There were some really great moments on this record, but there were a few missteps as well, and it felt like the band wasn’t quite sure where they were by the time it was all over. And that’s a major problem for me. When a leader establishes themselves, it is very easy to follow along – no matter where they go – until they lead you out into the middle of the woods and suddenly don’t know where they are anymore. And that’s the feeling I got here.

It doesn’t mean it’s a bad album by any means, but the confusion and scattering leaves it far short of what it hoped to accomplish, and probably will go down as the band’s least favorable recording. With any hope, they will walk away with the strong points securely tucked into their back pocket, leaving the uninspired radio-rock for those bands that know nothing else.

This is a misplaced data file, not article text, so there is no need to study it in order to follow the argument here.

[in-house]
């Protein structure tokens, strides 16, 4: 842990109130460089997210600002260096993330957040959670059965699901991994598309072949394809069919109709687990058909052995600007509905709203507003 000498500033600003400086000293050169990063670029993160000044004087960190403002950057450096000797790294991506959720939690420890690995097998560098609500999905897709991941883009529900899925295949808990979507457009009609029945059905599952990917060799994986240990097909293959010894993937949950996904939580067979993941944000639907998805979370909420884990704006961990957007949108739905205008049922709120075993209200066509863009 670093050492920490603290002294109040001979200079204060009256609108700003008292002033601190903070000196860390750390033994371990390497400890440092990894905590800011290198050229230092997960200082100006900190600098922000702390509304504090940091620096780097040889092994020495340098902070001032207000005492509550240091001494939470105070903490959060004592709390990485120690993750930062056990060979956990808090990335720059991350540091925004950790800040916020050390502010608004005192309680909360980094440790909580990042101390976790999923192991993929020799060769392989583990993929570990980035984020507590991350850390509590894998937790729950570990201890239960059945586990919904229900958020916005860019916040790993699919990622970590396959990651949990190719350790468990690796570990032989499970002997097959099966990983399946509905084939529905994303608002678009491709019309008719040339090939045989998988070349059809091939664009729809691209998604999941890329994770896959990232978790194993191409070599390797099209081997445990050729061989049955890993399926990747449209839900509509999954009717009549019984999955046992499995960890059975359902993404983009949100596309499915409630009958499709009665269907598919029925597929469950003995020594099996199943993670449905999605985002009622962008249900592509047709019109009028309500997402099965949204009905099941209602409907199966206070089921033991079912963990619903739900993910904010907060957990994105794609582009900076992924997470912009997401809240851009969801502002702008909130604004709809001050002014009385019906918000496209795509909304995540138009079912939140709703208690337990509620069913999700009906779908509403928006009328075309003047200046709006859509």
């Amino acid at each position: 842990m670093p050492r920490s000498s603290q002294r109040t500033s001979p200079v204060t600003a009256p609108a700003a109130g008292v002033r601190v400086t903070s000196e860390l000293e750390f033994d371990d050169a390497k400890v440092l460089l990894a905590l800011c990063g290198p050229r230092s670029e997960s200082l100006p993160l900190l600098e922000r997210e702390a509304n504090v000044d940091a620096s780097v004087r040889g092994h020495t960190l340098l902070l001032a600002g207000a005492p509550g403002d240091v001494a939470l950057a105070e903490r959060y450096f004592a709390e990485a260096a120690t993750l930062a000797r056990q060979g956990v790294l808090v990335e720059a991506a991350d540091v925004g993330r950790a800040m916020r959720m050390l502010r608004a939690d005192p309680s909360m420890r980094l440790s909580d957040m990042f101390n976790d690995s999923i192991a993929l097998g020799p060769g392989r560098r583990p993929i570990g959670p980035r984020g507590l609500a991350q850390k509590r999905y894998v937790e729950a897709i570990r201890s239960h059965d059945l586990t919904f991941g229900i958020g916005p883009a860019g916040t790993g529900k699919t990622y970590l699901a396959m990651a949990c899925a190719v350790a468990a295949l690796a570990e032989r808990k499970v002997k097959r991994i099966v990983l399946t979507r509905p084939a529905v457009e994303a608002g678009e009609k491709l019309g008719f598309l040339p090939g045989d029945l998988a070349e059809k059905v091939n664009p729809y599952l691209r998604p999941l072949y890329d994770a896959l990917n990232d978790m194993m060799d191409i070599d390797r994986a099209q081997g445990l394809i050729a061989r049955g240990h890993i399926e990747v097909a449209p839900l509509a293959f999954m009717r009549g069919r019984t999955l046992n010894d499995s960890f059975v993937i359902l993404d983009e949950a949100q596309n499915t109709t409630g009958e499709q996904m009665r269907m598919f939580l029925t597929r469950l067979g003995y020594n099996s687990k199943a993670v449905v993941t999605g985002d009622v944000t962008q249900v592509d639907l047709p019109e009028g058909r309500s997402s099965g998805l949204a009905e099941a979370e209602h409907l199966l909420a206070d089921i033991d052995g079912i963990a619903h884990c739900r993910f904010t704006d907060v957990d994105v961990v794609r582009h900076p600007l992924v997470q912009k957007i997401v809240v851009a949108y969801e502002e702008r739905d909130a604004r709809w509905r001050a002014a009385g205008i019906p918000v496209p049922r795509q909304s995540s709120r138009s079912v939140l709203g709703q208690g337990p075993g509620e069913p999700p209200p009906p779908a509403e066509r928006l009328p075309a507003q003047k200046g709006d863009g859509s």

01 – In Dead We Dream
02 – Save Me
03 – Faith Healer (Bring Me Down)
04 – Open Your Eyes
05 – Killing Me Slow
06 – Taking On Water
07 – Fate Games
08 – Come For You
09 – Never Enough
10 – Cat’s Walk
11 – Drought of ’85
12 – Off to the Laughing Place